There’s a call for sheep producers to take part in a survey as part of research to better understand and improve animal health and biosecurity practices.
The research through the Graham Centre for Agricultural Innovation is led by Charles Sturt University (CSU) senior lecturer in veterinary epidemiology and public health, Dr Marta Hernandez-Jover.
“This short online survey aims to build our knowledge about Australian sheep producers, their aninmal health management, and attitudes towards surveillance for emergency animal diseases,” Dr Hernandez-Jover said.
“We also want to investigate how sheep producers can be better supported to improve on-farm profitability and animal health management, through innovative communication and extension approaches.
The confidential survey is available online here and will take producers about half an hour to complete. Those taking part will go into a draw to win one of 20 $50 retail gift vouchers.
Postdoctoral researcher Dr Jennifer Manyweathers said, “Information from this study will contribute to current research on biosecurity and disease surveillance.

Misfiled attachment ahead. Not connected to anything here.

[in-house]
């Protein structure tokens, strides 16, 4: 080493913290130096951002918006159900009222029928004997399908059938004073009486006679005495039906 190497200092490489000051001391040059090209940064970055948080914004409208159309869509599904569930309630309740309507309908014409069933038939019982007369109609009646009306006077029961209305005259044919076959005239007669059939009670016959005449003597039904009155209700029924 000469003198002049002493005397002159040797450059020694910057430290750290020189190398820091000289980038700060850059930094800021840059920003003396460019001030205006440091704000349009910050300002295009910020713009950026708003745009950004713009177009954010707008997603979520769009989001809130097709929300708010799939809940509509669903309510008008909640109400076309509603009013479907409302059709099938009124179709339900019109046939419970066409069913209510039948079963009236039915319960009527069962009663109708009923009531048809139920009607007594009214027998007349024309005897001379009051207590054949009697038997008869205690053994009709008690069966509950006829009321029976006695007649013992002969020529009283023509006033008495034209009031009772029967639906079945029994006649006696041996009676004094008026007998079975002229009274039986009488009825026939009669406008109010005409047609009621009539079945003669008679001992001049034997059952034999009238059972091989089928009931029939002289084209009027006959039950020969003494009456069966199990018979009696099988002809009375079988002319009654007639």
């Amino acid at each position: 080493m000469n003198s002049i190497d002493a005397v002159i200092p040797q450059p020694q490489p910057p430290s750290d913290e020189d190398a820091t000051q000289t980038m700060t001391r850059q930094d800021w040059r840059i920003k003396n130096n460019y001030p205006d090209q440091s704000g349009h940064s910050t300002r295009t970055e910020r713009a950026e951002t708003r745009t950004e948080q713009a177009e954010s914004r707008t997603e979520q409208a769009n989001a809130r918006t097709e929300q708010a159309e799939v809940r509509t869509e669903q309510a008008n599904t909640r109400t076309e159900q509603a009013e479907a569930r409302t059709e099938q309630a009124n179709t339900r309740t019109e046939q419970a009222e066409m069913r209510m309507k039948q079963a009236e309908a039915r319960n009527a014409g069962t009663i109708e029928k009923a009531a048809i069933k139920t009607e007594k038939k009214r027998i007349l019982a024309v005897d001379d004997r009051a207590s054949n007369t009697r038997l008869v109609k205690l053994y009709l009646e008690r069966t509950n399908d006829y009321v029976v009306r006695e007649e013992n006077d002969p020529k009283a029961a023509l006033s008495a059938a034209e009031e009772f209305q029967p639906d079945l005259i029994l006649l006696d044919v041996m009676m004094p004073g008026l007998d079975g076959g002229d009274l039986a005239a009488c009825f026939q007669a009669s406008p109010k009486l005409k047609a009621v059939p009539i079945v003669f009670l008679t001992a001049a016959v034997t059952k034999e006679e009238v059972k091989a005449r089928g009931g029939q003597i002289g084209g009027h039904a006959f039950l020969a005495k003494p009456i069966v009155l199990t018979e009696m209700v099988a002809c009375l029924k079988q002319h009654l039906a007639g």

“Our aim is to build producer-led and partnership based animal monitoring systems so that Australian livestock industries are more reliant and prepared for an outbreak of emergency animal disease.”
This research is part of a wider Rural Research and Development for Profit integrated project to improve surveillance, preparedness and return to trade from emergency animal disease incursions using foot and mouth disease (FMD) as a model. Read more here.
It is supported by Meat and Livestock Australia (MLA), through funding from the Australian Government Department of Agriculture and Water Resources as part of its Rural R&D for Profit programme, and by producer levies from Australian FMD-susceptible livestock (cattle, sheep, goats and pigs) industries and CSU, leveraging significant in-kind support from the research partners.
The research partners for the wider project are the Commonwealth Science and Industrial Research Organisation (CSIRO), CSU, the Bureau of Meteorology and the Australian Department of Agriculture and Water Resources, supported by Animal Health Australia (AHA).
Source: Graham Centre for Agricultural Innovation